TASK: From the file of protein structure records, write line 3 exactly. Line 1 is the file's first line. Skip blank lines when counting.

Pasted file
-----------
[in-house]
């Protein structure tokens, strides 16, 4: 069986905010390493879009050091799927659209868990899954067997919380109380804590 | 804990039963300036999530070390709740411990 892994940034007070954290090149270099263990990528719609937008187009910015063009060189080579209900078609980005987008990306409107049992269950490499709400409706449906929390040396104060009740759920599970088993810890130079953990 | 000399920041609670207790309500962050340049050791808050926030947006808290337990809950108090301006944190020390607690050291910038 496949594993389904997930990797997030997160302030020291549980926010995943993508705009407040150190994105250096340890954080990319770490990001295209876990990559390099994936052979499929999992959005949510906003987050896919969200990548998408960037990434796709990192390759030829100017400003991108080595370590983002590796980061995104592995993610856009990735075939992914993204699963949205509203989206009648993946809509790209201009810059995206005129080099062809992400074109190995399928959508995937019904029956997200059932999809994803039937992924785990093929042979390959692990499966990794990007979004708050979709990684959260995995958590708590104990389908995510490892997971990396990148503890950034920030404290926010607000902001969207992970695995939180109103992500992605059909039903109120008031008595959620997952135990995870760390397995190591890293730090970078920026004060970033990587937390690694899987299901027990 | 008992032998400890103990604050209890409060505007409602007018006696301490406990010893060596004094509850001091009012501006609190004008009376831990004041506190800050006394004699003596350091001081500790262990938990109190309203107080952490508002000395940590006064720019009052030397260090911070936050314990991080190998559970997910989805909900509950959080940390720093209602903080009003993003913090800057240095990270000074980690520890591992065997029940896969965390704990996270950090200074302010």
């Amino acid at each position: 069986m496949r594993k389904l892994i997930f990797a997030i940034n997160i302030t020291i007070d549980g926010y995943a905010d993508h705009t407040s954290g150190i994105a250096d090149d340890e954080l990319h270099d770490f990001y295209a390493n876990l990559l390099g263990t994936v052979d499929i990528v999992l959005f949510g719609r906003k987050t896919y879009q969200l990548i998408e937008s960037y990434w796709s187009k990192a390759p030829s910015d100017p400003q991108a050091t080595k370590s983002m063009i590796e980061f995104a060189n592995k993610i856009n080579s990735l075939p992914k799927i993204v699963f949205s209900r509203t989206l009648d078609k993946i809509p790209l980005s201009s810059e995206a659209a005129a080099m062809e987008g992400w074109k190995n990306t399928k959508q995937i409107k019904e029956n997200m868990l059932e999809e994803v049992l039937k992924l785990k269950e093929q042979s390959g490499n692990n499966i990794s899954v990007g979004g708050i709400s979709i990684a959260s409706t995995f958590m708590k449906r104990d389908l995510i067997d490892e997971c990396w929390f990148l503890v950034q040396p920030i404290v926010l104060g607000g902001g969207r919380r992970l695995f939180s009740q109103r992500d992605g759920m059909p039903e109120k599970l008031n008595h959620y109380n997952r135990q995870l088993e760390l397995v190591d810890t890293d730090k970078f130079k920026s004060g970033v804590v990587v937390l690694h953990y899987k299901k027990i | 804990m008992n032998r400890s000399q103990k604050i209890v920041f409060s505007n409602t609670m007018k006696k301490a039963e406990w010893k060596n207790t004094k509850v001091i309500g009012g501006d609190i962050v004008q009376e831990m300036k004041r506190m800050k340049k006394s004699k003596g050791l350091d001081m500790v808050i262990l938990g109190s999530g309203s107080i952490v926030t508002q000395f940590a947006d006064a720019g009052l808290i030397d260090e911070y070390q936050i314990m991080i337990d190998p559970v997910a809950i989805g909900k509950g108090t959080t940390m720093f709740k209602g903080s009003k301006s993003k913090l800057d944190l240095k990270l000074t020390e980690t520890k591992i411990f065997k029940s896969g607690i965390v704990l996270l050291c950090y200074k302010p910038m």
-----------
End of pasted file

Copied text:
């Amino acid at each position: 069986m496949r594993k389904l892994i997930f990797a997030i940034n997160i302030t020291i007070d549980g926010y995943a905010d993508h705009t407040s954290g150190i994105a250096d090149d340890e954080l990319h270099d770490f990001y295209a390493n876990l990559l390099g263990t994936v052979d499929i990528v999992l959005f949510g719609r906003k987050t896919y879009q969200l990548i998408e937008s960037y990434w796709s187009k990192a390759p030829s910015d100017p400003q991108a050091t080595k370590s983002m063009i590796e980061f995104a060189n592995k993610i856009n080579s990735l075939p992914k799927i993204v699963f949205s209900r509203t989206l009648d078609k993946i809509p790209l980005s201009s810059e995206a659209a005129a080099m062809e987008g992400w074109k190995n990306t399928k959508q995937i409107k019904e029956n997200m868990l059932e999809e994803v049992l039937k992924l785990k269950e093929q042979s390959g490499n692990n499966i990794s899954v990007g979004g708050i709400s979709i990684a959260s409706t995995f958590m708590k449906r104990d389908l995510i067997d490892e997971c990396w929390f990148l503890v950034q040396p920030i404290v926010l104060g607000g902001g969207r919380r992970l695995f939180s009740q109103r992500d992605g759920m059909p039903e109120k599970l008031n008595h959620y109380n997952r135990q995870l088993e760390l397995v190591d810890t890293d730090k970078f130079k920026s004060g970033v804590v990587v937390l690694h953990y899987k299901k027990i | 804990m008992n032998r400890s000399q103990k604050i209890v920041f409060s505007n409602t609670m007018k006696k301490a039963e406990w010893k060596n207790t004094k509850v001091i309500g009012g501006d609190i962050v004008q009376e831990m300036k004041r506190m800050k340049k006394s004699k003596g050791l350091d001081m500790v808050i262990l938990g109190s999530g309203s107080i952490v926030t508002q000395f940590a947006d006064a720019g009052l808290i030397d260090e911070y070390q936050i314990m991080i337990d190998p559970v997910a809950i989805g909900k509950g108090t959080t940390m720093f709740k209602g903080s009003k301006s993003k913090l800057d944190l240095k990270l000074t020390e980690t520890k591992i411990f065997k029940s896969g607690i965390v704990l996270l050291c950090y200074k302010p910038m």